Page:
ON 3 SEPTEMBER 2018, President Xi Jinping 习近平 delivered a short and rousing speech at the opening ceremony of the Beijing Summit of the Forum on China-Africa Cooperation (FOCAC). The speech focussed on the ‘common interests’ and ‘shared vision’ of China and Africa, and their mutual responsibility to champion peace and development through ‘brotherly’ cooperation, and ‘win-win’ solutions.
President Xi emphasised the roles played by Chinese firms and capital in solving Africa’s infrastructure and industrialisation problems. He also announced that China will provide African countries with US$60 billion between 2019 and 2021, in addition to $US60 billion promised during the Johannesburg FOCAC Summit in 2015, to address infrastructural, trade and investment, manufacturing, health, and education needs across the continent.
After over four decades of unprecedented economic growth, China has gone from being a relatively minor economic and diplomatic player in Africa to the region’s largest trade and investment partner. The most common view outside of China (including in parts of Africa) is that China is a neo-coloniser or neo-imperialist, epitomised by headlines such as: ‘China’s Ugly Exploitation of Africa — and Africans’ (from The Daily Beast), ‘How China has created a new slave empire in Africa’ (Daily Mail) and ‘China in Africa — The new Imperialist?’ (The New Yorker).
Neocolonial interpretations of China’s activities in Africa focus on how it uses money to ‘buy influence’ across the continent. However, China uses another important tool to seek influence: the narrative of ‘common interest’ or ‘convergence of interests’. Exploring how China uses both money and rhetoric to seek influence in Africa can help us move beyond the neocolonial debate to a more nuanced understanding of Sino-African relations — with Zambia and Ethiopia being cases in point. And is Sino-African relations all win-win, as China’s official rhetoric would have us believe?
Respect, Love, and Support
The Chinese Communist Party (CCP) has a long history in Africa. After World War II, growing movements for independence across the African continent were sometimes met by harsh anti-decolonisation policies from colonial masters, for example the French in Algeria. Young anti-colonial fighters found a friend in CCP chairman Mao Zedong 毛泽东, who had positioned China as the leader of the ‘Third World’. Mao provided military assistance in the form of intelligence, weapons, training, and finance to anti-colonial rebels in Algeria, Angola, Guinea Bissau, Mozambique, and Zimbabwe. This gained him respect among many young African nationalists.
In May 1955, in a fiery anti-imperialist speech at the Bandung Conference in Indonesia, Chinese premier Zhou Enlai 周恩来 told African and Asian leaders that industrialisation was the sine qua non for independence and stability. He said that acknowledging their ‘shared destiny’ through economic and diplomatic cooperation would allow them to industrialise while endorsing the principle of non-interference in each other’s internal affairs.
Under Mao, China provided financial and other material aid to a number of African countries including Zambia, Tanzania, and Guinea. China built the TanZam railway between 1970 and 1975 and established numerous ‘Friendship’-branded projects in Zambia and Guinea. Beijing’s efforts paid off: in 1971, the People’s Republic of China gained its seat at the United Nations thanks to the support of many African countries.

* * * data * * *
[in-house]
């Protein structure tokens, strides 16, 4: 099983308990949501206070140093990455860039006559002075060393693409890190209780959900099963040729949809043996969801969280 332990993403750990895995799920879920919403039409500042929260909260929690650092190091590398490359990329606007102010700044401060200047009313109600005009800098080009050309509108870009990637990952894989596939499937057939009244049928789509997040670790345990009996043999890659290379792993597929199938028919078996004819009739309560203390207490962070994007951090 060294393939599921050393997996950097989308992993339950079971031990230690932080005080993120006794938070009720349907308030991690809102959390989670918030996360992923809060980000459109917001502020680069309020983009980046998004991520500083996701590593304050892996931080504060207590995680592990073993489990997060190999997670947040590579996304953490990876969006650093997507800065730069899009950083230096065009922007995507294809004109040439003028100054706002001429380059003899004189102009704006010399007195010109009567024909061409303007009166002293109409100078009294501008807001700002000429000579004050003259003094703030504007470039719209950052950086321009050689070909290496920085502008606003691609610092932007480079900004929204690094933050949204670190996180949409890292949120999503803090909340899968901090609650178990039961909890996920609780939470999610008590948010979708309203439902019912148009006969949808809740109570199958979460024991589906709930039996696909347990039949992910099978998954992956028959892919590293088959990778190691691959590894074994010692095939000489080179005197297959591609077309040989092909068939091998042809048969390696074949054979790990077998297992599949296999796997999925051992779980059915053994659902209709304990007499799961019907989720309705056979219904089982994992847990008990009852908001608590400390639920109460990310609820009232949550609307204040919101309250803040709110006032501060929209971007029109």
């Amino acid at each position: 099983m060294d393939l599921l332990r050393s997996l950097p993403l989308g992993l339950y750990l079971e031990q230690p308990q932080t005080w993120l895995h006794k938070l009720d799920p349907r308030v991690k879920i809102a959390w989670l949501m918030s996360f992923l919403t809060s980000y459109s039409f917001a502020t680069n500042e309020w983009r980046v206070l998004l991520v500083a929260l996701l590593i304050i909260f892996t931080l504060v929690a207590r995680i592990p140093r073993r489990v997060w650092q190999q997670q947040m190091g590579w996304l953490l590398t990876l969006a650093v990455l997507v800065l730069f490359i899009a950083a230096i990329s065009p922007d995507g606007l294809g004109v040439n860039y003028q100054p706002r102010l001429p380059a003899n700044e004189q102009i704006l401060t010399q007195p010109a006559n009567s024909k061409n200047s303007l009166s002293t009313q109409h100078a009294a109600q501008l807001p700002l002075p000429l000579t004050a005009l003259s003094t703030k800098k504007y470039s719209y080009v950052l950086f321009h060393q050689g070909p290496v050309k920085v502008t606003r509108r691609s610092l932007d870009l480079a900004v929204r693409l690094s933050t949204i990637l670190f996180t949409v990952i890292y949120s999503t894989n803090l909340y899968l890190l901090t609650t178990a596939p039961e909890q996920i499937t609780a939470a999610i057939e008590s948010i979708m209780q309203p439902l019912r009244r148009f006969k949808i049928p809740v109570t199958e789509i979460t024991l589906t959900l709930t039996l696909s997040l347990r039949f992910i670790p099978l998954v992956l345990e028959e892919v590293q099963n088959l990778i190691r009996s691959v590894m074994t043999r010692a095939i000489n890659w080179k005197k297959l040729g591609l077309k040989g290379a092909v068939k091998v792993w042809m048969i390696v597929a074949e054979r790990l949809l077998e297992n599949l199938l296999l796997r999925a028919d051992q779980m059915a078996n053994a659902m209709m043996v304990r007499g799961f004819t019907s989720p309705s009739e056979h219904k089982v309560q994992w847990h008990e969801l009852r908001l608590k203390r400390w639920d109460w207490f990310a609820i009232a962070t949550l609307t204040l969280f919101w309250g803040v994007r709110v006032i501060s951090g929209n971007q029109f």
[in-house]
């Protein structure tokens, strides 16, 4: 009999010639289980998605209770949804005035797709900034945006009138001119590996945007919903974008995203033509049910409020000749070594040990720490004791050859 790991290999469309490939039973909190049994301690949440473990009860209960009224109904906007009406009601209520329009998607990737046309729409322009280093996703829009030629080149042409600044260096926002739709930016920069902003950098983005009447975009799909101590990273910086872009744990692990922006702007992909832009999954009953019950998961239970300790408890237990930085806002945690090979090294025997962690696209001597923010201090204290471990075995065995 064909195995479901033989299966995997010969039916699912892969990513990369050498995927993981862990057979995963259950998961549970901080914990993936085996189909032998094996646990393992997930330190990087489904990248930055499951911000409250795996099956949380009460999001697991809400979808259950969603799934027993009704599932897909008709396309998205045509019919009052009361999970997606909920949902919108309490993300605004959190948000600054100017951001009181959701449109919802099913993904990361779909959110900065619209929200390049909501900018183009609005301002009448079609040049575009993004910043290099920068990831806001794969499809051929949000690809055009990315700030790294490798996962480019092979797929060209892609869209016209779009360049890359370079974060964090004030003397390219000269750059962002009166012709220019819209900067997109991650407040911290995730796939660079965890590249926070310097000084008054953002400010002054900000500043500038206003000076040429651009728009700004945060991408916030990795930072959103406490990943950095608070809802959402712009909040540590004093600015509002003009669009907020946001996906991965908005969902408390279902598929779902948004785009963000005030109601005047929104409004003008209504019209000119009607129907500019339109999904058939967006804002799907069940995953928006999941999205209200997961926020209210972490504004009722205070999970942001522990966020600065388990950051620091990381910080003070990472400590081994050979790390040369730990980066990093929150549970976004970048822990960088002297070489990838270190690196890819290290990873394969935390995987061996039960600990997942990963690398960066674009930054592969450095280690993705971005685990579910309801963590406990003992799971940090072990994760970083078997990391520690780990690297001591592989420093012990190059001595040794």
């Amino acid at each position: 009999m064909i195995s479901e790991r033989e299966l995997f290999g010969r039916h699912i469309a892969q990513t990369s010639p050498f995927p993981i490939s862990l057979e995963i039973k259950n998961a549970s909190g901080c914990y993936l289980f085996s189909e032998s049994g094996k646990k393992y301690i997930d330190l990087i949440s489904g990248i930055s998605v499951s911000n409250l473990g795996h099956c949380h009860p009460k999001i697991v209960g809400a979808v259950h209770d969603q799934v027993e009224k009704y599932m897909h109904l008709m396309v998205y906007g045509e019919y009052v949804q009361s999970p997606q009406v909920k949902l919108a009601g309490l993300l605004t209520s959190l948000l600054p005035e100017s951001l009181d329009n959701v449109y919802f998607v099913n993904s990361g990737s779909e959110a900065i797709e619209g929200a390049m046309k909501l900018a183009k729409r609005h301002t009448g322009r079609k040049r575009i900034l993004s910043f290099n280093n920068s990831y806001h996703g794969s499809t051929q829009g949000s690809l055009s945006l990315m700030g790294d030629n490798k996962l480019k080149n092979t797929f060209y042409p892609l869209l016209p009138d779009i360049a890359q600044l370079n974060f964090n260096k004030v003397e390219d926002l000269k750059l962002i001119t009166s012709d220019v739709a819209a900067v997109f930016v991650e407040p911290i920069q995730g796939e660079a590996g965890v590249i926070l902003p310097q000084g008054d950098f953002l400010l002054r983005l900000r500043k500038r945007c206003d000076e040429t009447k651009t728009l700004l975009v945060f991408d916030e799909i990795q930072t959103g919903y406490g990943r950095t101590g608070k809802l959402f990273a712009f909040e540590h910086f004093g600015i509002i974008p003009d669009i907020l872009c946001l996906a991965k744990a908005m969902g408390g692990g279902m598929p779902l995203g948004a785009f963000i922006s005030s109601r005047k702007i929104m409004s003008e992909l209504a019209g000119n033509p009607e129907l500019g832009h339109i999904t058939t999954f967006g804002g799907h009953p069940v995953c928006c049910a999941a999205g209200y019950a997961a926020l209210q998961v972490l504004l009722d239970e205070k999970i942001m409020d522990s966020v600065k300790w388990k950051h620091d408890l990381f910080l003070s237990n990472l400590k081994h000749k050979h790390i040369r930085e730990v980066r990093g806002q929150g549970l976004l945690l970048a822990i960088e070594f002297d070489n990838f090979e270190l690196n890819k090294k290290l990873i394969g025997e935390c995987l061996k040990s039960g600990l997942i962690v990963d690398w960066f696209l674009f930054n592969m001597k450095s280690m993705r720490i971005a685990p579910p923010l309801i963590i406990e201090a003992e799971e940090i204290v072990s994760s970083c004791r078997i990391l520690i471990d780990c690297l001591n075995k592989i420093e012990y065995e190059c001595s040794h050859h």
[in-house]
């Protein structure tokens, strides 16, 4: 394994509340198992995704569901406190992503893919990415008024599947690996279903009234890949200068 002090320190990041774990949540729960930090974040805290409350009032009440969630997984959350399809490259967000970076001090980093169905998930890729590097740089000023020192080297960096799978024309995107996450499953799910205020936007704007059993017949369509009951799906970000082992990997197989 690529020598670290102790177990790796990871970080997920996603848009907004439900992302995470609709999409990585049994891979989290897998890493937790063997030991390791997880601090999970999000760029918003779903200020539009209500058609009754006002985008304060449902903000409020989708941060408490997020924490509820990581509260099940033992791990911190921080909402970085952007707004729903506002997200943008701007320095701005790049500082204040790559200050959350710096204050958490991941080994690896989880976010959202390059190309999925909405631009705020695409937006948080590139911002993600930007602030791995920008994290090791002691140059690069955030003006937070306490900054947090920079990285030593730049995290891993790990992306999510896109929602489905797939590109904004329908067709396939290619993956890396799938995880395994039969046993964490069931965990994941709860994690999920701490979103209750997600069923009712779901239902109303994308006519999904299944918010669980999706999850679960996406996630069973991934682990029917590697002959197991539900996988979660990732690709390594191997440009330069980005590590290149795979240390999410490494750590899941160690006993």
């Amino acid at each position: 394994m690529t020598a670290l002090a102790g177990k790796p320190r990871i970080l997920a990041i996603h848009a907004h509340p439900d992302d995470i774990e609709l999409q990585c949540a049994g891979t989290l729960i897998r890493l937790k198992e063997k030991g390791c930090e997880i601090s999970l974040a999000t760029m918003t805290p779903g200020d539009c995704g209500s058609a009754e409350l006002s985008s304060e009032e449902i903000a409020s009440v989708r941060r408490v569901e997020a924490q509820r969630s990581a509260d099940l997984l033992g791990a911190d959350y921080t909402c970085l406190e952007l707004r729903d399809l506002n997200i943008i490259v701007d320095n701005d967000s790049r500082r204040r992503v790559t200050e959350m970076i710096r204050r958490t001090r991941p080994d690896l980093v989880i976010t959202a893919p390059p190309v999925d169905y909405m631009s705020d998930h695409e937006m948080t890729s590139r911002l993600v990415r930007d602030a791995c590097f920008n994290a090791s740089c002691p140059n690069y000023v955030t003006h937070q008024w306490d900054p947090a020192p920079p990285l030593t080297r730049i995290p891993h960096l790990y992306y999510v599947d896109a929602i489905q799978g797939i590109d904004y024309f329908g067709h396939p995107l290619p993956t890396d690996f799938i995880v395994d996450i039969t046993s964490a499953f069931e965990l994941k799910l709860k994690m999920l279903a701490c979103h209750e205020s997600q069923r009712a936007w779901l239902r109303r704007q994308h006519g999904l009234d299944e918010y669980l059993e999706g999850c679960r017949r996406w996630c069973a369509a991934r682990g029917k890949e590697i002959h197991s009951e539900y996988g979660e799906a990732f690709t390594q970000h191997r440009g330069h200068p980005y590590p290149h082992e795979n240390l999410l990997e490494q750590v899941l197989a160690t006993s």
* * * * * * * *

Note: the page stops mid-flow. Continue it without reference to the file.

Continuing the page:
The death of Mao in September 1976, and Zhou Enlai earlier that year, led to a gradual change in China’s domestic and foreign policies. After Deng Xiaoping 邓小平 assumed the leadership in 1978, he refocused China’s foreign policy away from ideology and towards the economic benefits of bilateral relationships. Premier Zhao Ziyang’s 赵紫阳 ten-nation tour in 1982 set the basis for new China–Africa economic, diplomatic, and cultural relations, taking in countries that shared similar ideologies to China, but also those that did not.
Domestically, between 1978 and 1994, the Chinese government introduced reforms to improve the efficiency of its state-owned enterprises (SOEs) and established special economic zones (SEZs) in China’s coastal areas. It also created the Industrial and Commercial of Bank (ICBC) and the Export-Import Bank of China, charging them with supporting the Party-state’s policies on industry, foreign trade, diplomacy, and the economy. SOEs, SEZs, and state-owned banks all play a crucial role in China’s quest for influence in Africa in the twenty-first century.
Deng’s reforms triggered a period of rapid economic growth in China, averaging over ten per cent per annum through to the early twenty-first century. As China’s economy grew, its consumption of natural resources also increased rapidly, making China the world’s largest net importer of petroleum and other liquid fuels by 2013. In addition, labour costs, which had previously given China its cost advantage over other developing countries, rose, forcing some Chinese companies to search for lower cost production sites abroad. This culminated in the introduction of the ‘Go Global’ 走出去战略 policy in early 2000, which encouraged Chinese companies to invest abroad, acquire strategic resources, and gain a foothold in overseas markets. With its rich endowments of natural resources, a youthful population, and a desperate need for finance to meet infrastructural challenges, Africa seemed the perfect choice for Chinese companies seeking to ‘Go Global’.
In 2000, at the first FOCAC summit in Beijing, president and Party chairman Jiang Zemin 江泽民 told four African heads of states and other participants that: ‘the Chinese people and the African people both treasure independence, love peace and long for development and they are both important forces for world peace and common development’. At the third FOCAC summit in 2006, Jiang’s successor, Hu Jintao 胡锦涛, announced a raft of economic measures to achieve the ‘common interests’ outlined by Jiang, including US$15 billion for investment, industrialisation, and the construction of vital infrastructure in Africa by Chinese companies.
Xi Jinping’s speech at the 2018 Beijing summit blended the ‘common interest’ narrative with the usual monetary incentives. He spoke of a long history and a ‘shared future’ between the 1.3 billion Chinese and 1.2 billion Africans, stating: ‘We respect Africa, love Africa, and support Africa’. With so much benevolence, what could possibly go wrong?
The ‘China of Africa’: Chinese Capital and Ethiopian Economic Revival